NIAMS is playing a major role in the National Institutes of Health's (NIH) Helping to End Addiction Long-term® (HEAL) Initiative, a trans-agency effort focused on improving prevention and treatment strategies for opioid misuse and addiction, and enhancing pain management. Launched in April 2018 with funding from Congress, the NIH HEAL Initiative® brings new hope for people, families, and communities affected by the national opioid public health crisis.
Learn more about the NIH HEAL Initiative.
- 2023 NIH HEAL Initiative Director's Awards recognize researchers for excellence in Research, Mentorship, Interdisciplinary Collaboration, and Community Partnership. NIAMS grantee, Jeannie Bailey, Ph.D., is among the honorable mentions.
- HEAL Research Spotlight: Pain Relief for Carpal Tunnel Syndrome
NIAMS is involved in two HEAL Initiative programs:
Back Pain Consortium (BACPAC) Research Program
The BACPAC Research Program is a translational, patient-centered effort to address the need for effective and personalized therapies for chronic low back pain. It is examining biomedical mechanisms within a biopsychosocial context by using interdisciplinary methods and exploring innovative technologies.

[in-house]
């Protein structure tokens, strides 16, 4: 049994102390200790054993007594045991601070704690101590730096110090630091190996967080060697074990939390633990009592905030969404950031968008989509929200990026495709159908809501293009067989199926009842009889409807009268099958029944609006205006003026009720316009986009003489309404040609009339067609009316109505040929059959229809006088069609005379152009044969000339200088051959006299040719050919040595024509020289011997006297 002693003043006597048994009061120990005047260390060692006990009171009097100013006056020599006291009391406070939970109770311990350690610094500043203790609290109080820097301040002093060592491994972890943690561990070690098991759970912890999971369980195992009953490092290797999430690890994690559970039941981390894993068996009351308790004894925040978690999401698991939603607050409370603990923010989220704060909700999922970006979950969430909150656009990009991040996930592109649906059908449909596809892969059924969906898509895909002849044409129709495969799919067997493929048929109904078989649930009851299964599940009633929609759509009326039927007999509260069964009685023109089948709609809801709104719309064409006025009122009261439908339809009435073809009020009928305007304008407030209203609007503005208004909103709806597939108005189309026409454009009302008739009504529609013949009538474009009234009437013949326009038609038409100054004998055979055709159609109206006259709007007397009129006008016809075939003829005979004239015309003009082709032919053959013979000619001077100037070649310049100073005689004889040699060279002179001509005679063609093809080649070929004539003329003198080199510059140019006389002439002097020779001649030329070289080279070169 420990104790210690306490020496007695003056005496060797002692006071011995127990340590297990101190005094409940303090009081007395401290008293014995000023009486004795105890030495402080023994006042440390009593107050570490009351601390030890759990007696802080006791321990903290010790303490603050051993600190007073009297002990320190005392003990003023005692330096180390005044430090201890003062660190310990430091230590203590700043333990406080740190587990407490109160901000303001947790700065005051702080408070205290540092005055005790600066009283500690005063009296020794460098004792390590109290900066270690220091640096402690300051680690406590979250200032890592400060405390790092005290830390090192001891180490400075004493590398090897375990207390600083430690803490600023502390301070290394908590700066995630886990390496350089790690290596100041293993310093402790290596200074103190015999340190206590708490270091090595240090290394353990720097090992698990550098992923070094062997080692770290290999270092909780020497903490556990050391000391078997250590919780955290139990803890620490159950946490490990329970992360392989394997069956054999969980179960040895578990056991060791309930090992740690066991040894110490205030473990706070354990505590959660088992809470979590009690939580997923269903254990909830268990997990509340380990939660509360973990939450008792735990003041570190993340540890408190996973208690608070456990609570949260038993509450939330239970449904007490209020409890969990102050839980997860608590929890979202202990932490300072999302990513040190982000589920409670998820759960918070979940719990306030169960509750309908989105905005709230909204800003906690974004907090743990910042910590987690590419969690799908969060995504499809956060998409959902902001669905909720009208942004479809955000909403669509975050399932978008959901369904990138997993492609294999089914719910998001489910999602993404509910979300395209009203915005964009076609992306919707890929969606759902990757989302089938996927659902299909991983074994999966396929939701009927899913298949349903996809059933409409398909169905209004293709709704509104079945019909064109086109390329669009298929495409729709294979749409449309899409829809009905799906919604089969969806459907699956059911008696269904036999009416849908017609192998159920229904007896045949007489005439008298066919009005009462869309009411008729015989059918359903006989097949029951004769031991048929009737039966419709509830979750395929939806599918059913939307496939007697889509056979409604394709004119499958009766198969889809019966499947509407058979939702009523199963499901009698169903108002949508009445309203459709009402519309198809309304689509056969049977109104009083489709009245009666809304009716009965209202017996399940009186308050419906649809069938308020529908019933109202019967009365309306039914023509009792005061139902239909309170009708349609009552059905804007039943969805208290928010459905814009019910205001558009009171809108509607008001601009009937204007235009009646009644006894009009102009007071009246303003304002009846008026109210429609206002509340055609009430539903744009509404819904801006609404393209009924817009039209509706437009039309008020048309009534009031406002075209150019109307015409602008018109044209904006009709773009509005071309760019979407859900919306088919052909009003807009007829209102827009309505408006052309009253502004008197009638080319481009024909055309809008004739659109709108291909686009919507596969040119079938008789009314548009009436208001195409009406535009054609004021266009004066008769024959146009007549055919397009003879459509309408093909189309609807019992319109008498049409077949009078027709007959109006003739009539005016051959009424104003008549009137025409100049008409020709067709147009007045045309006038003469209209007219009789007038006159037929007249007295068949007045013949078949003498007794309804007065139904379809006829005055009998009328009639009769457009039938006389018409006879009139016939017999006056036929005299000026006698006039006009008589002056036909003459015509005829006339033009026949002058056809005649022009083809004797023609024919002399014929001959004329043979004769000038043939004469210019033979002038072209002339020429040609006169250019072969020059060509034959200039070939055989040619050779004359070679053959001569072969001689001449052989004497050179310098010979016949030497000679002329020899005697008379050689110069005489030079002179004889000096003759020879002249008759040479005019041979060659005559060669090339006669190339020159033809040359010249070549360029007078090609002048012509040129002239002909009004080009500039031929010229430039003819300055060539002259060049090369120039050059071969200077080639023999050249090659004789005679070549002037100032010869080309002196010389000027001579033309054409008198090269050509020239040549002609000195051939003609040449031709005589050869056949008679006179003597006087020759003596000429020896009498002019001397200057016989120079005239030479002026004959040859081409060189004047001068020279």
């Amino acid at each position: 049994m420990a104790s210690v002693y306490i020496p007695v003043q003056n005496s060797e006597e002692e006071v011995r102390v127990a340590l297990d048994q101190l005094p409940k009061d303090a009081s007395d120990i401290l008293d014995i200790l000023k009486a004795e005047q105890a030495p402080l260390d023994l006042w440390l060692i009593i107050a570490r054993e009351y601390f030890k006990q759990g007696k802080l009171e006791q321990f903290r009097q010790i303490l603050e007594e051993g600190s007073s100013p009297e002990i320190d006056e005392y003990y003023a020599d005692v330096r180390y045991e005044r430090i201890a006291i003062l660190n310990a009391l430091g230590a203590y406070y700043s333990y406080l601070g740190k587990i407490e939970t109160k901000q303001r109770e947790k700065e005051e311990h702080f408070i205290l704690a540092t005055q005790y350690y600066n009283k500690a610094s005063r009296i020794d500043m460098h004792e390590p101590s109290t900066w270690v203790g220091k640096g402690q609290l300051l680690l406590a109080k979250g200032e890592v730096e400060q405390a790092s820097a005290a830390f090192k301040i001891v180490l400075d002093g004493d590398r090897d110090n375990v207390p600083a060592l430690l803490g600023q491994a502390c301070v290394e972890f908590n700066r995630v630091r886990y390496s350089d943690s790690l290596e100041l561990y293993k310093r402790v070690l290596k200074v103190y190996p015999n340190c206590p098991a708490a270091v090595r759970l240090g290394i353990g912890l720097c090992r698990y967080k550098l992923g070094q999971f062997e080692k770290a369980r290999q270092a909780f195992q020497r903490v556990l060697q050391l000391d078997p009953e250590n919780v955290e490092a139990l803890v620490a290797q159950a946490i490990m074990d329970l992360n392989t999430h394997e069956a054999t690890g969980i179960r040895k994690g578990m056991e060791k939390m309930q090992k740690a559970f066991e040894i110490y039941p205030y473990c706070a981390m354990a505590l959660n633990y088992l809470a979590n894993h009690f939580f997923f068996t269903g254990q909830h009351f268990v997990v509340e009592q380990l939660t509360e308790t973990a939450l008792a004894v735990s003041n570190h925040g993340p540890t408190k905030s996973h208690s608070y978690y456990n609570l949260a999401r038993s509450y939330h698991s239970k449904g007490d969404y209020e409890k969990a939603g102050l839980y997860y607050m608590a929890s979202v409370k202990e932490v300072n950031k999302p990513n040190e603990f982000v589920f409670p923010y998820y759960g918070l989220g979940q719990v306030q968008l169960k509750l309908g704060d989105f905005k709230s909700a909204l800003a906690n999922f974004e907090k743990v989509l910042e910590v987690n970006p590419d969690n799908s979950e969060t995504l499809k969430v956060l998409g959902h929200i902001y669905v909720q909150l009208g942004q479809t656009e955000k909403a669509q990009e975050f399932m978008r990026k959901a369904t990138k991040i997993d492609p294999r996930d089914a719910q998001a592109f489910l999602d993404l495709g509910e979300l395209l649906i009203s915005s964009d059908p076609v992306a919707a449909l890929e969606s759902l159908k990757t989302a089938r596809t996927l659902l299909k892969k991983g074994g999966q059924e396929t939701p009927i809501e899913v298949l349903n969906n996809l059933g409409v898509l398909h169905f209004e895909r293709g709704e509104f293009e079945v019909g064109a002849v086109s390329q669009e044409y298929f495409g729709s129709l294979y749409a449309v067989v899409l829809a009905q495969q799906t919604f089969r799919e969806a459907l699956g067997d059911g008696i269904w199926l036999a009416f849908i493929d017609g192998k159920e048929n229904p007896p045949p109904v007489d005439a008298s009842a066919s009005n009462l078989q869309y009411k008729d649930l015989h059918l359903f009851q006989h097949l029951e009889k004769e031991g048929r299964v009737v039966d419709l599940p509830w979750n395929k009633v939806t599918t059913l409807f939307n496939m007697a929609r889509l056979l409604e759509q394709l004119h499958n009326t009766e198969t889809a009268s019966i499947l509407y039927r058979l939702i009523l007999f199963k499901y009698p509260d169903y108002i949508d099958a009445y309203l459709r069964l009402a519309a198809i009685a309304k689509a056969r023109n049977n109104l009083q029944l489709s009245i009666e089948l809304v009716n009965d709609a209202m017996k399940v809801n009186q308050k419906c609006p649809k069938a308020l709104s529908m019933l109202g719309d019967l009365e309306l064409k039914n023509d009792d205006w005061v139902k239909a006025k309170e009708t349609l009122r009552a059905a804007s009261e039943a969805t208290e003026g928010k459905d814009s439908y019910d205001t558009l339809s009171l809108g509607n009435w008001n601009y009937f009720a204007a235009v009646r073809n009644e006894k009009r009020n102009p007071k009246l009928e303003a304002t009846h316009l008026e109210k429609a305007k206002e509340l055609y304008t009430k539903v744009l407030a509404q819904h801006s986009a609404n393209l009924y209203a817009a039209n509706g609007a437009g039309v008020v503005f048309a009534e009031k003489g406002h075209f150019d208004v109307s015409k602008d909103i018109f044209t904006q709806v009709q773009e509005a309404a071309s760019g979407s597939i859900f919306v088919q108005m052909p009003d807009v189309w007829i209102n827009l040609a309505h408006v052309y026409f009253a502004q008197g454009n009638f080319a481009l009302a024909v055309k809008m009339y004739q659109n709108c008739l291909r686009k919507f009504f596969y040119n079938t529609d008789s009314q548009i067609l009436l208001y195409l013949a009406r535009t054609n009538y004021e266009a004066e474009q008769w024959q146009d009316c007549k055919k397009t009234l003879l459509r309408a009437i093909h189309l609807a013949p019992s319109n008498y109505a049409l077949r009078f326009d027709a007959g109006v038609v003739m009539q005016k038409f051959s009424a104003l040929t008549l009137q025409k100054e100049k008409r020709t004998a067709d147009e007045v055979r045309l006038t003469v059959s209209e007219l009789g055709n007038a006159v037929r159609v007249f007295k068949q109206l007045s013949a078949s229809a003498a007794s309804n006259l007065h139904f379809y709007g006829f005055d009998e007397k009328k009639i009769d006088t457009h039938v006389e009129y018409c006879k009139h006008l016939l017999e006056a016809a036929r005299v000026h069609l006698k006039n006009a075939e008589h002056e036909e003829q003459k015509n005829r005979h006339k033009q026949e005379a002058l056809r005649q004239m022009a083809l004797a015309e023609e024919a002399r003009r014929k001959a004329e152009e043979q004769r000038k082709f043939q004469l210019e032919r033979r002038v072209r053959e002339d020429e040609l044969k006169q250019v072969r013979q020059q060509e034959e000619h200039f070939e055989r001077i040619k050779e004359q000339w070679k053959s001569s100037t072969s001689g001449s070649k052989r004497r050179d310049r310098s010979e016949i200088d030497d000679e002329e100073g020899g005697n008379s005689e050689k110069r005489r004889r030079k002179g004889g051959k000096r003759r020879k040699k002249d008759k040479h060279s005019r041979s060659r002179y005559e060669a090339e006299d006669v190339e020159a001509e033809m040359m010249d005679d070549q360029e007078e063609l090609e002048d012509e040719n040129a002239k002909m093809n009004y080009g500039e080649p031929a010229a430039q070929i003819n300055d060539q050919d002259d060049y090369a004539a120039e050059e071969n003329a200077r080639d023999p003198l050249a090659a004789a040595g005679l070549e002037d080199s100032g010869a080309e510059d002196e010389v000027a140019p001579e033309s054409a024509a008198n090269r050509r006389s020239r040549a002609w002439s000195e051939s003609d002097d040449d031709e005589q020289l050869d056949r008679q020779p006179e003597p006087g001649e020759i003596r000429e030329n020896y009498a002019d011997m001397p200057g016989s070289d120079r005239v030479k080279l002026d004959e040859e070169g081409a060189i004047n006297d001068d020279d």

- Research Spotlight: Conquering Low Back Pain: Finding the Best Treatment for Individual Patients
- Research Spotlight: Lessons From the Field: Patient and Community Engagement
- Research Spotlight: Piecing Together the Puzzle of Chronic Low Back Pain
- Research Spotlight: A Wearable Device Helps Make Back Pain Bearable
- Research Spotlight: Using Virtual Reality to Treat Real Pain
Featured BACPAC Publications
- Pain Medicine, Vol. 24, Issue Supplement 1: Back Pain Consortium (BACPAC) Research Program
Restoring Joint Health and Function to Reduce Pain (RE-JOIN) Consortium
The RE-JOIN Consortium, launched in September 2022, aims to understand the innervation (e.g., how nerves are distributed) of the different tissues that collectively form the joint, including bone, cartilage, synovium, joint capsule, ligament, tendon, fascia, and muscle. With initial focus on the knee and temporomandibular (TMJ) joints, this research aims to discover how neurons from different joints influence and create the sensation of pain, which could potentially lead to novel, more precise therapies for reducing joint pain and deterioration—as well as restoring healthy joints.
- NIAMS Director’s Letter: New RE-JOIN Consortium Awards Seek to Understand Pain Signals in Joints to Reduce Pain, Limit Deterioration, and Restore Healthy Joints
- Research Spotlight: Targeted Research to Improve Joint Pain
NIH HEAL Initiative Funding Opportunities
For all HEAL related funding opportunities please visit the HEAL Initiative’s Open Funding Opportunities page.